Saudization blues: 212,000 SMEs closed down in 2 years

Updated 12 February 2015

Saudization blues: 212,000 SMEs closed down in 2 years

Young Saudi business leaders have appealed to the government and the private sector for more support because they say about 212,000 small and medium enterprises (SME) have had to close up shop over the past two years for various reasons including tough Saudization regulations, lack of finance and lengthy bureaucratic procedures.
These entrepreneurs believe that they can revolutionize the SME sector given proper opportunities and support, including attracting foreign investment, developing a culture of productivity in society and tapping the country’s other resources, thus increasing the Kingdom’s nonoil exports.
They have called on chambers across the Kingdom to establish special committees for young entrepreneurs, resolve obstacles facing them and create a suitable atmosphere for their active participation in boosting the economy. They believe that if Saudis can grow the SME sector, this would help reduce remittances by expatriate workers.
According to one report, there are about 1.05 million SMEs in the Kingdom. Among them about 21,000 very small firms and 191,000 small firms have left the market over the past two years, one entrepreneur said, adding that the Kingdom’s SME sector declined by 10 percent in 2013.
“Finance is one of the major problems facing young entrepreneurs,” said Fahd Al-Hamzi, a member of the national committee for young businessmen at the Council of Saudi Chambers. “Finance is essential for the implementation of any business project,” he said, adding that Saudi banks were imposing difficult conditions to get loans. He urged local banks to open special sections for SMEs.
Speaking about bureaucratic practices, Al-Hamzi said: “According to a World Bank, report Saudis are required to complete 30 procedures in 191 days to open a business. This means it takes 6.5 days to complete every procedure.”
In the WB’s ease of doing business index, Saudi Arabia is ranked 49th overall out of 189 countries, and 109th with regard to government procedures. “This shows government procedures are killing projects and the enthusiasm of entrepreneurs.”
He said many Saudi entrepreneurs have found quicker and better services outside the Kingdom. “So the government should facilitate procedures to encourage entrepreneurs and SMEs.”
Al-Hamzi said Saudization has impacted negatively on SMEs because it takes a long time to get recruitment visas. “In my opinion, there is more harm than benefits from Saudization. In most cases, Saudis are employed in this sector just for Saudization purposes and not to develop businesses,” he said.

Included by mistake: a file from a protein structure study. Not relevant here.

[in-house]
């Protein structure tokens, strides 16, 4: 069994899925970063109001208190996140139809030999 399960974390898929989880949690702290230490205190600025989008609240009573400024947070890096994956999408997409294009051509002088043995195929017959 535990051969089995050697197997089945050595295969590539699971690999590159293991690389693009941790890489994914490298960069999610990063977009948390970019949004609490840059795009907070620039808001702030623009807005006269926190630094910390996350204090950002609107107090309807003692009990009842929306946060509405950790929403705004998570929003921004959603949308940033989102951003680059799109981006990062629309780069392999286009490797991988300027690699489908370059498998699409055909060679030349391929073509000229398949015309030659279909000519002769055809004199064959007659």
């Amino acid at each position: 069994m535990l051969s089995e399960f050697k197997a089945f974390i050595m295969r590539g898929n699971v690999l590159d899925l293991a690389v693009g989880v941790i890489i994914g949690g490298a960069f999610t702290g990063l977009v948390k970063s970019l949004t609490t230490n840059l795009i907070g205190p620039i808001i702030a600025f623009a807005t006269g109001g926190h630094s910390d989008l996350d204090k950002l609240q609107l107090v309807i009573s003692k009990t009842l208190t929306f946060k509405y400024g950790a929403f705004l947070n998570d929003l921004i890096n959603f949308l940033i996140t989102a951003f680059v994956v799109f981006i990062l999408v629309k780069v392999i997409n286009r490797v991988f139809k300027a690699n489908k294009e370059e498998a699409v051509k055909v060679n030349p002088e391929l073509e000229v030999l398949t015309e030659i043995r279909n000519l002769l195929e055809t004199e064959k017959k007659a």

Al-Hamzi said many SMEs have suffered heavy losses because they did not get enough foreign workers, and had to spend unnecessarily on rents and salaries. He urged the ministry to speed up the visa-issuing system. “I know that many entrepreneurs have shut up shop because they did not get enough visas,” he said.
Abdul Rahman Al-Muaibed, another young entrepreneur, said under current conditions, a businessperson takes a year to start an enterprise, even a grocery shop, because of difficult Saudization and licensing conditions. He called on the government to speed up licensing procedures for SMEs.
Mohammed Al-Rabiah, also a young businessman, said most government officials who offer support for SMEs at seminars do the opposite when they return to their offices. “The Commerce Ministry issues commercial registrations in 48 hours through its website but you have to wait months to get visas from the Labor Ministry.”
He said the ministry’s Saudization programs have killed many Saudis’ investment ideas. He urged ministries to learn from the best practices of Saudi Aramco, Saudi Basic Industries Corporation and the Royal Commission for Jubail and Yanbu. Al-Rabiah urged big companies such as Aramco to allocate some of its projects to SMEs.
Abdul Aziz Al-Barrak said imposing Saudization on the SME sector would only harm businesses because most Saudis do not want to work for SMEs because of the low pay.
Economist Ali Bukhamseen said the number of SMEs have fallen over the past few years as a result of various problems, and urged the government and banks to provide extensive support for the sector. This would encourage young Saudi entrepreneurs to run such small businesses and reduce remittances by expatriates, he said.


Fifth Jeddah International Book Fair opened by Makkah governor

Updated 12 December 2019

Fifth Jeddah International Book Fair opened by Makkah governor

JEDDAH: Prince Khalid Al-Faisal, the governor of Makkah, officially opened the fifth edition of the Jeddah International Book Fair on Wednesday.

The prince toured the event, at which 400 publishing houses from 40 countries are taking part, and honored three renowned figures from the local literature and media scenes: Dr. Hashem Abdo Hashem, the former editor in chief of Okaz newspaper; writer Abdel Fattah Abu Madian; and writer Meshaal bin Muhammad Al-Sudairy.

Prince Mishaal bin Majed, the governor of Jeddah and chairman of the exhibition’s Higher Committee, thanked Price Khalid for his support of the fair since it was founded. He also expressed his gratitude to King Salman and Crown Prince Mohammed bin Salman for their great support.

He added that the success of the event is the result of the hard work of a number of organizations. In particular, he wished the Ministry of Culture continued success in organizing the fair as part of its efforts to develop culture in the Kingdom as one of the pillars of Saudi Vision 2030.

Other VIP guests and dignitaries at the inauguration of the fair included Prince Badr bin Sultan, the deputy governor of Makkah; Prince Saud bin Abdullah, adviser to the governor of Makkah; and Prince Khalid bin Mishaal, deputy governor of Jeddah.

The book fair continues at Land of Events in South Abhur until Dec. 21.